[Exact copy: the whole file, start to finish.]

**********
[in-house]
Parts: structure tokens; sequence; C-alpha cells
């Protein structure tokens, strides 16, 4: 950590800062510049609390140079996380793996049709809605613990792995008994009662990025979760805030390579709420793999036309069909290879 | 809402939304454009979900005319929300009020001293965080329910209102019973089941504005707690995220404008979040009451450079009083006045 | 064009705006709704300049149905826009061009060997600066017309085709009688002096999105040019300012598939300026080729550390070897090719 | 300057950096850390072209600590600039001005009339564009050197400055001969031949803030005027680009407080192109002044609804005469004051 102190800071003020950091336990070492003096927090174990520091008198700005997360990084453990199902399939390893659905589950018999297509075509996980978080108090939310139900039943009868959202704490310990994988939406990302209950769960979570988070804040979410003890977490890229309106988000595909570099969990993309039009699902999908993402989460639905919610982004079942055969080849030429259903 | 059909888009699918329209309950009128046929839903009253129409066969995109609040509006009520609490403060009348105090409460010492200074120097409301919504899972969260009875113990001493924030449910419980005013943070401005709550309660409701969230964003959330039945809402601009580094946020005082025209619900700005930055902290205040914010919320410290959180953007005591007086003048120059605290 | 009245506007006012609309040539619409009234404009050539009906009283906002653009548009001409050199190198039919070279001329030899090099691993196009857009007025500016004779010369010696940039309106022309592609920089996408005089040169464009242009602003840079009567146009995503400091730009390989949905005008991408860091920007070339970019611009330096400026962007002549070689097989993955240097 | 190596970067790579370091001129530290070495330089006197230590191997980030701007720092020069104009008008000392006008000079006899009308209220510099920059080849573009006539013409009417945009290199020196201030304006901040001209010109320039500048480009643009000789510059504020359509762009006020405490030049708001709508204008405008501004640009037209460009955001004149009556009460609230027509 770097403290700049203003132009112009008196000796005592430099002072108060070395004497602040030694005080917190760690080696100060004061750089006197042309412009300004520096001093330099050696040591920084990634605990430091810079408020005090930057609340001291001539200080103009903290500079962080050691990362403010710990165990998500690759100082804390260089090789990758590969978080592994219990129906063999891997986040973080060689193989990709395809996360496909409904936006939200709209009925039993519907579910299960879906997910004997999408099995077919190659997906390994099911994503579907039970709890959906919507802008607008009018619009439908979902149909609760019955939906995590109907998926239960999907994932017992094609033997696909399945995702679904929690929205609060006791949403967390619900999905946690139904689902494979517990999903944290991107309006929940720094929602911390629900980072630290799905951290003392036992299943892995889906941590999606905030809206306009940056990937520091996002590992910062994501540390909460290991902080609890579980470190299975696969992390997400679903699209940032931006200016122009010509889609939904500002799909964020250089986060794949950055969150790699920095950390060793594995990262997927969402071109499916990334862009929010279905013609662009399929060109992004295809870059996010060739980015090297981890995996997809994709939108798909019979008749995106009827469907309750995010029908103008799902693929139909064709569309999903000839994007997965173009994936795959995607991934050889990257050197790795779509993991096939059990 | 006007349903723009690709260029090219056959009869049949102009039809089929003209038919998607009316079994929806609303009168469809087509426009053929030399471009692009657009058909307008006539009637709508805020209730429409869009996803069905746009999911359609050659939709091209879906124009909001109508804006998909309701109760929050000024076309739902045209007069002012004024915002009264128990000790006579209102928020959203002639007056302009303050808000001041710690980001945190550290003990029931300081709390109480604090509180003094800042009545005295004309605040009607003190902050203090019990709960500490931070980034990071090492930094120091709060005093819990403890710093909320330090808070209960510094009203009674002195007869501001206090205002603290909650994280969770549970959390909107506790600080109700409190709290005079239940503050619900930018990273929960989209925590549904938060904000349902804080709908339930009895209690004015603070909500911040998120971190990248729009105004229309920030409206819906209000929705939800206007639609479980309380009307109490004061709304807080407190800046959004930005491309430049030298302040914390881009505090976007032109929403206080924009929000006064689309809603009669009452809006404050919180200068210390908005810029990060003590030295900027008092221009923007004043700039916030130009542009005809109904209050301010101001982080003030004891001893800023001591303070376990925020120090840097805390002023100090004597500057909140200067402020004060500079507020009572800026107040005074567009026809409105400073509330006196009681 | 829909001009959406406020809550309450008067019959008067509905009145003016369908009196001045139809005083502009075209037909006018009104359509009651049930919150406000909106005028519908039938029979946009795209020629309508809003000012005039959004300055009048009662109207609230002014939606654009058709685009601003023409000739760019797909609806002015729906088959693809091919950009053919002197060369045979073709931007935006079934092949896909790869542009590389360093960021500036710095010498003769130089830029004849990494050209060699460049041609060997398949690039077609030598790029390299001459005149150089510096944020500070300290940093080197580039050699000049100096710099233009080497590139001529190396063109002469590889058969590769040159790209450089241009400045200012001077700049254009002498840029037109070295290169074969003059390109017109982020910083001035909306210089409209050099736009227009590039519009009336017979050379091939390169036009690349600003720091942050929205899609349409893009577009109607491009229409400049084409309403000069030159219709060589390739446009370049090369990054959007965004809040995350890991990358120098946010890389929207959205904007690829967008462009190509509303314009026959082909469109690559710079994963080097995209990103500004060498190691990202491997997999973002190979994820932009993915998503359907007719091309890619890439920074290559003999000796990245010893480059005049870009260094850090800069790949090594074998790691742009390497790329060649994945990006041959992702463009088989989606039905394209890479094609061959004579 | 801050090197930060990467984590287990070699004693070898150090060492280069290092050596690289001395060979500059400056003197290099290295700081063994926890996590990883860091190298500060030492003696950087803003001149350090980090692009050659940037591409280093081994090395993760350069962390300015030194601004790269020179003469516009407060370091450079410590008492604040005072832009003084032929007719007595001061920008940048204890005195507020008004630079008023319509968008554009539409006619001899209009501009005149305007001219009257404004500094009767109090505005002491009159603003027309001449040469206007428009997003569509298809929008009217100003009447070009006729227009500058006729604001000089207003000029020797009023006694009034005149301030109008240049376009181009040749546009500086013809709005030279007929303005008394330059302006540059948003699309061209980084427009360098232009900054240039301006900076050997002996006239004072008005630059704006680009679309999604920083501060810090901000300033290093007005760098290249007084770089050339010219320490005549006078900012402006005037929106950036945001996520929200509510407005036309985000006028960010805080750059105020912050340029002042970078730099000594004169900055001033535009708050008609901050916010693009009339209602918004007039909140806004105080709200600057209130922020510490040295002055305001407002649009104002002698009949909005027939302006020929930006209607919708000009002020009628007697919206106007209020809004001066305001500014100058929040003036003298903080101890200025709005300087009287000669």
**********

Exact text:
[in-house]
Parts: structure tokens; sequence; C-alpha cells
């Protein structure tokens, strides 16, 4: 950590800062510049609390140079996380793996049709809605613990792995008994009662990025979760805030390579709420793999036309069909290879 | 809402939304454009979900005319929300009020001293965080329910209102019973089941504005707690995220404008979040009451450079009083006045 | 064009705006709704300049149905826009061009060997600066017309085709009688002096999105040019300012598939300026080729550390070897090719 | 300057950096850390072209600590600039001005009339564009050197400055001969031949803030005027680009407080192109002044609804005469004051 102190800071003020950091336990070492003096927090174990520091008198700005997360990084453990199902399939390893659905589950018999297509075509996980978080108090939310139900039943009868959202704490310990994988939406990302209950769960979570988070804040979410003890977490890229309106988000595909570099969990993309039009699902999908993402989460639905919610982004079942055969080849030429259903 | 059909888009699918329209309950009128046929839903009253129409066969995109609040509006009520609490403060009348105090409460010492200074120097409301919504899972969260009875113990001493924030449910419980005013943070401005709550309660409701969230964003959330039945809402601009580094946020005082025209619900700005930055902290205040914010919320410290959180953007005591007086003048120059605290 | 009245506007006012609309040539619409009234404009050539009906009283906002653009548009001409050199190198039919070279001329030899090099691993196009857009007025500016004779010369010696940039309106022309592609920089996408005089040169464009242009602003840079009567146009995503400091730009390989949905005008991408860091920007070339970019611009330096400026962007002549070689097989993955240097 | 190596970067790579370091001129530290070495330089006197230590191997980030701007720092020069104009008008000392006008000079006899009308209220510099920059080849573009006539013409009417945009290199020196201030304006901040001209010109320039500048480009643009000789510059504020359509762009006020405490030049708001709508204008405008501004640009037209460009955001004149009556009460609230027509 770097403290700049203003132009112009008196000796005592430099002072108060070395004497602040030694005080917190760690080696100060004061750089006197042309412009300004520096001093330099050696040591920084990634605990430091810079408020005090930057609340001291001539200080103009903290500079962080050691990362403010710990165990998500690759100082804390260089090789990758590969978080592994219990129906063999891997986040973080060689193989990709395809996360496909409904936006939200709209009925039993519907579910299960879906997910004997999408099995077919190659997906390994099911994503579907039970709890959906919507802008607008009018619009439908979902149909609760019955939906995590109907998926239960999907994932017992094609033997696909399945995702679904929690929205609060006791949403967390619900999905946690139904689902494979517990999903944290991107309006929940720094929602911390629900980072630290799905951290003392036992299943892995889906941590999606905030809206306009940056990937520091996002590992910062994501540390909460290991902080609890579980470190299975696969992390997400679903699209940032931006200016122009010509889609939904500002799909964020250089986060794949950055969150790699920095950390060793594995990262997927969402071109499916990334862009929010279905013609662009399929060109992004295809870059996010060739980015090297981890995996997809994709939108798909019979008749995106009827469907309750995010029908103008799902693929139909064709569309999903000839994007997965173009994936795959995607991934050889990257050197790795779509993991096939059990 | 006007349903723009690709260029090219056959009869049949102009039809089929003209038919998607009316079994929806609303009168469809087509426009053929030399471009692009657009058909307008006539009637709508805020209730429409869009996803069905746009999911359609050659939709091209879906124009909001109508804006998909309701109760929050000024076309739902045209007069002012004024915002009264128990000790006579209102928020959203002639007056302009303050808000001041710690980001945190550290003990029931300081709390109480604090509180003094800042009545005295004309605040009607003190902050203090019990709960500490931070980034990071090492930094120091709060005093819990403890710093909320330090808070209960510094009203009674002195007869501001206090205002603290909650994280969770549970959390909107506790600080109700409190709290005079239940503050619900930018990273929960989209925590549904938060904000349902804080709908339930009895209690004015603070909500911040998120971190990248729009105004229309920030409206819906209000929705939800206007639609479980309380009307109490004061709304807080407190800046959004930005491309430049030298302040914390881009505090976007032109929403206080924009929000006064689309809603009669009452809006404050919180200068210390908005810029990060003590030295900027008092221009923007004043700039916030130009542009005809109904209050301010101001982080003030004891001893800023001591303070376990925020120090840097805390002023100090004597500057909140200067402020004060500079507020009572800026107040005074567009026809409105400073509330006196009681 | 829909001009959406406020809550309450008067019959008067509905009145003016369908009196001045139809005083502009075209037909006018009104359509009651049930919150406000909106005028519908039938029979946009795209020629309508809003000012005039959004300055009048009662109207609230002014939606654009058709685009601003023409000739760019797909609806002015729906088959693809091919950009053919002197060369045979073709931007935006079934092949896909790869542009590389360093960021500036710095010498003769130089830029004849990494050209060699460049041609060997398949690039077609030598790029390299001459005149150089510096944020500070300290940093080197580039050699000049100096710099233009080497590139001529190396063109002469590889058969590769040159790209450089241009400045200012001077700049254009002498840029037109070295290169074969003059390109017109982020910083001035909306210089409209050099736009227009590039519009009336017979050379091939390169036009690349600003720091942050929205899609349409893009577009109607491009229409400049084409309403000069030159219709060589390739446009370049090369990054959007965004809040995350890991990358120098946010890389929207959205904007690829967008462009190509509303314009026959082909469109690559710079994963080097995209990103500004060498190691990202491997997999973002190979994820932009993915998503359907007719091309890619890439920074290559003999000796990245010893480059005049870009260094850090800069790949090594074998790691742009390497790329060649994945990006041959992702463009088989989606039905394209890479094609061959004579 | 801050090197930060990467984590287990070699004693070898150090060492280069290092050596690289001395060979500059400056003197290099290295700081063994926890996590990883860091190298500060030492003696950087803003001149350090980090692009050659940037591409280093081994090395993760350069962390300015030194601004790269020179003469516009407060370091450079410590008492604040005072832009003084032929007719007595001061920008940048204890005195507020008004630079008023319509968008554009539409006619001899209009501009005149305007001219009257404004500094009767109090505005002491009159603003027309001449040469206007428009997003569509298809929008009217100003009447070009006729227009500058006729604001000089207003000029020797009023006694009034005149301030109008240049376009181009040749546009500086013809709005030279007929303005008394330059302006540059948003699309061209980084427009360098232009900054240039301006900076050997002996006239004072008005630059704006680009679309999604920083501060810090901000300033290093007005760098290249007084770089050339010219320490005549006078900012402006005037929106950036945001996520929200509510407005036309985000006028960010805080750059105020912050340029002042970078730099000594004169900055001033535009708050008609901050916010693009009339209602918004007039909140806004105080709200600057209130922020510490040295002055305001407002649009104002002698009949909005027939302006020929930006209607919708000009002020009628007697919206106007209020809004001066305001500014100058929040003036003298903080101890200025709005300087009287000669």